According to the old DC comic books, Superman maintained a Fortress of Solitude as his own private getaway. Depending on which comic book you read, this fortress was located in various places, most notably somewhere in the Arctic, beneath the Polar Ice Cap.
Now then, I lay no claim to being any kind of superman – but I do have a Fortress of Solitude. It is our front porch. Often I go there (especially this time of year) in order to gather my thoughts so I can then put them on paper. As of late, it has not worked quite as well as sometimes in the past; therefore, my writing has suffered.
This morning, however, as I took my cup of coffee out to my fortress, it dawned on me that the secret to regaining my strength was due, in large part, to the fact that I hadn’t been listening. Rather, I was too busy thinking – which, according to my lovely wife of nearly 45 years, is almost always a dangerous thing.
Consequently, this a.m., I simply shut down all thought processes (an easy task), closed my eyes and simply listened. It was a pleasant experience that I’d temporarily forgotten about.
The first sound I heard was that of three great horned owls who’ve taken up residence for the summer in a tree about a half-block from our house. They were settling in for the day, after a night of hunting. I will miss hearing them once the weather becomes inclement.
Next, I turned my attention to the sounds of Interstate 90. If you walk a block and a half east of our home, you can pass under I-90, either on foot or by car. Once you have traversed the underpass, you’re no longer in town. It becomes beautiful country farmland (which might help explain why the owls have taken up residence just inside the city limits.)
In the summertime the sounds from I-90 are some of Janey’s and my favorites. You see, we don’t travel much; but by listening to the traffic rushing along nearby, we are able to travel vicariously throughout the summer. We simply let our imaginations take over as we decide where all these people are heading. It’s fun for us, besides being a very inexpensive way to travel.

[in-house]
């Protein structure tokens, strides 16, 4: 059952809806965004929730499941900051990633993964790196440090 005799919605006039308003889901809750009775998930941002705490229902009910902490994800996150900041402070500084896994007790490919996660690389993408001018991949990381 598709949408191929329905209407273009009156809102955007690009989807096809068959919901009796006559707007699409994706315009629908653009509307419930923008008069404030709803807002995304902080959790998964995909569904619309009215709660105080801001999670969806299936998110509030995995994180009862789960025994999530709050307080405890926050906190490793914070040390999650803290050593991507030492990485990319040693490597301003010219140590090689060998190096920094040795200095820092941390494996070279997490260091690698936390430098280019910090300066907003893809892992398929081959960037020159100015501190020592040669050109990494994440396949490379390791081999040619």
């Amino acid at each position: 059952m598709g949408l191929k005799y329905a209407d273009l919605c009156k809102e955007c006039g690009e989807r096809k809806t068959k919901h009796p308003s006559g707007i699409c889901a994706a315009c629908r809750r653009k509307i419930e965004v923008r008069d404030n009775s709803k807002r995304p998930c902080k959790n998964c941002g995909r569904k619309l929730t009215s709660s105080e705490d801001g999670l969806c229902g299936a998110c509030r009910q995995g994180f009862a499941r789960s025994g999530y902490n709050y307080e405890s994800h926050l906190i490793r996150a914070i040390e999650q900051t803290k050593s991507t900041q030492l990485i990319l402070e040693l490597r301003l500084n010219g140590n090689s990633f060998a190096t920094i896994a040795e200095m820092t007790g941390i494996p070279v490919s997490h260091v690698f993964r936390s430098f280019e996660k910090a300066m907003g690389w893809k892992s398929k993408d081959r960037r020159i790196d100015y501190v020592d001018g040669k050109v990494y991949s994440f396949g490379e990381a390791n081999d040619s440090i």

One sound from the interstate is unmistakable – it’s the bikers on their Harley-Davidson motorcycles. Before long, they will be the predominant instruments of travel, as they roar their way eastward toward Sturgis, South Dakota. Then, sometime after mid-August we will hear the same roaring symphony as these same bikers head back west, toward home.
Sturgis is a rendezvous for one of the largest bike rallies in the world. In a town with a population of nearly 7,000 people, that number soars to upwards of 300,000 for Sturgis and the surrounding area during their annual bike rally. And we’re not talking about just any bike. It has to be a Harley.
They converge from all points of the compass, making the thousands of bikes that pass through Deer Lodge a mere fraction of the total. This is where traveling vicariously is at its best in the summertime
Jane and I imagine ourselves breaking out our biker ‘leathers’ (riding attire), going out to the garage to re-polish the chrome and candy-apple paint on our make-believe Harley, hop on and take that eastbound exit out of town to join the Harley migration. She will become, for a time my ‘biker mama.’ And she’ll be seated comfortably behind me, her biker ‘old man.’
Of course none of this actually transpires. The closest I’ll ever get to riding a Harley will be if and when I decide to buy one of those little electric scooters for feeble old men from the Scooter Store you see advertised on T.V.
Meanwhile though, Janey and I can sit on the front porch of a summer evening, drinking sweet tea, and dreaming dreams of the young.